The heightened scrutiny has teaching hospitals across the U.S. concerned about IMGs whom they’ve matched and are expected to start residency programs July 1. In a statement, the American Hospital Association said the order “could have a negative impact on international medical school graduates in our nation’s teaching hospitals in the upcoming academic year.” The group called for an immediate case-by-case waiver review for matched residents from the six affected countries.
A federal judge in Hawaii and one in Maryland have temporarily blocked the amended executive order, which was to take effect Mar. 16, but the White House has vowed to appeal those decisions.
Small window of time
The AAMC has identified about 500 residents in the current residency application process who are from the six suspended countries. The new screening procedures could impact up to 10,000 IMGs, according to Shick. “It’s a very short timeframe to get everybody through the process from Mar. 17 to July 1,” he said.
Those who aren’t cleared in time would have to defer for an entire year, putting their medical career on hold until the 2018 match. The deadline is difficult not just because of the short timeframe. Residents who are rotating out of programs will leave patients that need to be seen and treated by the incoming crop of residents, and if they’re not able to start on time, it creates a significant hardship on the hospital and their patients, Shick says.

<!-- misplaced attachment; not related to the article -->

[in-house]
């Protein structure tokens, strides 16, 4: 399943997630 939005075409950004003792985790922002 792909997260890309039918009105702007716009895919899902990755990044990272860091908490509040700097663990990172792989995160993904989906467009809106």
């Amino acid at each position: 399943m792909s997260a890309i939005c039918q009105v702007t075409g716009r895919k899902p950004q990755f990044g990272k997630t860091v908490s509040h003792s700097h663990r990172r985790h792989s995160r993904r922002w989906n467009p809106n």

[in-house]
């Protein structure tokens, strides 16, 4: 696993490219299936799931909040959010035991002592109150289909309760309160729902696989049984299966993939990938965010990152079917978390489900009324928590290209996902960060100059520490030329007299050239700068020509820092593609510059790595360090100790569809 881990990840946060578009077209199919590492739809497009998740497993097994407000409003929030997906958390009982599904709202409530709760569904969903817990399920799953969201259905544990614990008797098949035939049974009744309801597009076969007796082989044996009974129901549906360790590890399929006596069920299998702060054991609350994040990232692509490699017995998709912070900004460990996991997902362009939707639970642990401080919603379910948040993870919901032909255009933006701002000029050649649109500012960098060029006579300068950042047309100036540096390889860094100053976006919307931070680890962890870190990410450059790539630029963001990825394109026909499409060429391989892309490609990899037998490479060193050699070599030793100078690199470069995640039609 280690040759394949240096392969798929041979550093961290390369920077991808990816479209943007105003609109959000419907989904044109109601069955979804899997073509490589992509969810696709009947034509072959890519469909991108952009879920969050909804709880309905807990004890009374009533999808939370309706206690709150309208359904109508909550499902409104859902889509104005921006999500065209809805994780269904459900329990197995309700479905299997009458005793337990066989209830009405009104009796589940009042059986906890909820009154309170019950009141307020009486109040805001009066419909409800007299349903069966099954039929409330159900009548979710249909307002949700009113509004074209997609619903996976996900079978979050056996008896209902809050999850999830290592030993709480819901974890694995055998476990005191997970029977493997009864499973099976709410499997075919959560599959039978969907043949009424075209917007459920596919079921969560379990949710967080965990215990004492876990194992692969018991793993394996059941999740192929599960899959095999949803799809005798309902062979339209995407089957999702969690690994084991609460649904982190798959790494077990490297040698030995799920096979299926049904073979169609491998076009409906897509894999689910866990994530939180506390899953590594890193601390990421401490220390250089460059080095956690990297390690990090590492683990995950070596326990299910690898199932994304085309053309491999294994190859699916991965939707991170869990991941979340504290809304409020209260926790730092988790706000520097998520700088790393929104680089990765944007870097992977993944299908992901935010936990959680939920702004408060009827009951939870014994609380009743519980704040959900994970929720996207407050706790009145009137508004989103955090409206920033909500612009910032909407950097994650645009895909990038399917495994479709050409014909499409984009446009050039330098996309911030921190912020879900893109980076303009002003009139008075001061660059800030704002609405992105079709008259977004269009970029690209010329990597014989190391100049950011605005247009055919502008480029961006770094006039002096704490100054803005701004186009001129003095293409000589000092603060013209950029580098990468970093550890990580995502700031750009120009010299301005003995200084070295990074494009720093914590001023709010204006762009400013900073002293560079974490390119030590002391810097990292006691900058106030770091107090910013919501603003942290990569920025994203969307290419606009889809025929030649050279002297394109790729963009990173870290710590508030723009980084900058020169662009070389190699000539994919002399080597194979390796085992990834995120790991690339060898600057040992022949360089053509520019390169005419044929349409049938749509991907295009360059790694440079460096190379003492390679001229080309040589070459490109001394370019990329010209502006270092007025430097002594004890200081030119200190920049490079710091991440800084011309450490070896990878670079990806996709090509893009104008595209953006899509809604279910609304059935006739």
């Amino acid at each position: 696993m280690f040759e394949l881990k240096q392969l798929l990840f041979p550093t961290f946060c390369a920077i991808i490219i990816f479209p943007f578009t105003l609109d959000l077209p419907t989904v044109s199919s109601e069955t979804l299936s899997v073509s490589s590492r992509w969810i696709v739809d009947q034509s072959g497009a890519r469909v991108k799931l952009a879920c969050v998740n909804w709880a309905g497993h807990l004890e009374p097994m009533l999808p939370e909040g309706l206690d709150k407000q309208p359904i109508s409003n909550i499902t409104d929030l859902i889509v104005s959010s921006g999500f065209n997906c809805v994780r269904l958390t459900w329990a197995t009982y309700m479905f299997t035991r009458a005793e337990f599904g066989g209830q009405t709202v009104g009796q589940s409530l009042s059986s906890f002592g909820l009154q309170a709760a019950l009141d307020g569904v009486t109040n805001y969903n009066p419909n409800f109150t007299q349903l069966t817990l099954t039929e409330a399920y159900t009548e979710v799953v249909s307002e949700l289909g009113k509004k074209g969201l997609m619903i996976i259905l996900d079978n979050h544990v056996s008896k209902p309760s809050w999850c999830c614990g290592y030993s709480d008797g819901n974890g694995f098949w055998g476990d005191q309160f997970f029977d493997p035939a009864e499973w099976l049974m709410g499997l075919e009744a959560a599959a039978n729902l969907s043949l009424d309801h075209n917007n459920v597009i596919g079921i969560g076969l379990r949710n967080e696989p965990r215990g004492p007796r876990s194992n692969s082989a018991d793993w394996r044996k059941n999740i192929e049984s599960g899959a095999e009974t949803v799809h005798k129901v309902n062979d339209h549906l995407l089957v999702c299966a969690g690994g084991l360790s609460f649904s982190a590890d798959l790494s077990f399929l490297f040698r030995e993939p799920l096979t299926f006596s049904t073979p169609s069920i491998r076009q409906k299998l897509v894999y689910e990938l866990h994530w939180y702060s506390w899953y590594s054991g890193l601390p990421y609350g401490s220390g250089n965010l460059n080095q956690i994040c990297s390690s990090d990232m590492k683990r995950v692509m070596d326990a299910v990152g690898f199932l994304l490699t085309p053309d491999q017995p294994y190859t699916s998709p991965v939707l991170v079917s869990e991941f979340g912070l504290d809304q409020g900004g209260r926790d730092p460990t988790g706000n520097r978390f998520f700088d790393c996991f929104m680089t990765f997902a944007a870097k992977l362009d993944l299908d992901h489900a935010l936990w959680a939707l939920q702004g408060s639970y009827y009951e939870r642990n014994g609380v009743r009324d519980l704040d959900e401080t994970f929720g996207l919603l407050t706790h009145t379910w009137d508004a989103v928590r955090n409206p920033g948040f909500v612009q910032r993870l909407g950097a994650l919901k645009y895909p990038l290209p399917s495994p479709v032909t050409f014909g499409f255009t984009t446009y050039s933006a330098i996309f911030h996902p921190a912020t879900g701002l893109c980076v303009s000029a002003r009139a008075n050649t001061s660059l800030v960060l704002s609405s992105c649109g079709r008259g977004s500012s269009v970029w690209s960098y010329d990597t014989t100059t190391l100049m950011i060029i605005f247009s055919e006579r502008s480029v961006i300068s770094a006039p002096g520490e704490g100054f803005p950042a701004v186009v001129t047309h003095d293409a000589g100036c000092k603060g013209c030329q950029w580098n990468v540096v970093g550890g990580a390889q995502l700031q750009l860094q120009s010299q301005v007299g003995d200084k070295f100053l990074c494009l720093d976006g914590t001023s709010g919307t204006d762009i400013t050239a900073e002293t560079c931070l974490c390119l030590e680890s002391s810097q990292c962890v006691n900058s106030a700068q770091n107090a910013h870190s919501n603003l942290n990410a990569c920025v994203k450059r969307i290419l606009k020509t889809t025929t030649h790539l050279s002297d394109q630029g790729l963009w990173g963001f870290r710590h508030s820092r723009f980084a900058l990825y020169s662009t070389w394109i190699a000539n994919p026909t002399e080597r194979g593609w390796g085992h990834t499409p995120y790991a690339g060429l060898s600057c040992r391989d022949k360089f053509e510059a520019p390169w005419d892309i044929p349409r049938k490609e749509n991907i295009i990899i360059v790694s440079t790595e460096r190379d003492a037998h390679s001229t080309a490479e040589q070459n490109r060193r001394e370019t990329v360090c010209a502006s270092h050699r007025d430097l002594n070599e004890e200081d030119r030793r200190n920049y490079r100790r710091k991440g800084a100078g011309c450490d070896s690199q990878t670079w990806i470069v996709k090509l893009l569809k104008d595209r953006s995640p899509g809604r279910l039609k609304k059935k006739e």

While all states would be affected, some rely heavily on foreign doctors to fill residencies. According to AAMC statistics, about 40% of residents in Michigan, West Virginia and Connecticut are international medical graduates, 45% in New York and Nevada, 55% in New Jersey and more than 60% in North Dakota and Wyoming.
Southeast Michigan could be especially hard hit if Trump’s immigration ban takes effect. “Southeast Michigan has the highest concentration of Middle Eastern population outside of the Middle East,” David Pieper, executive director of the Southeast Michigan Center for Medical Education, told Healthcare Dive via email. “I don’t have statistics, but a huge percent of our physicians and residents are from the six banned countries.”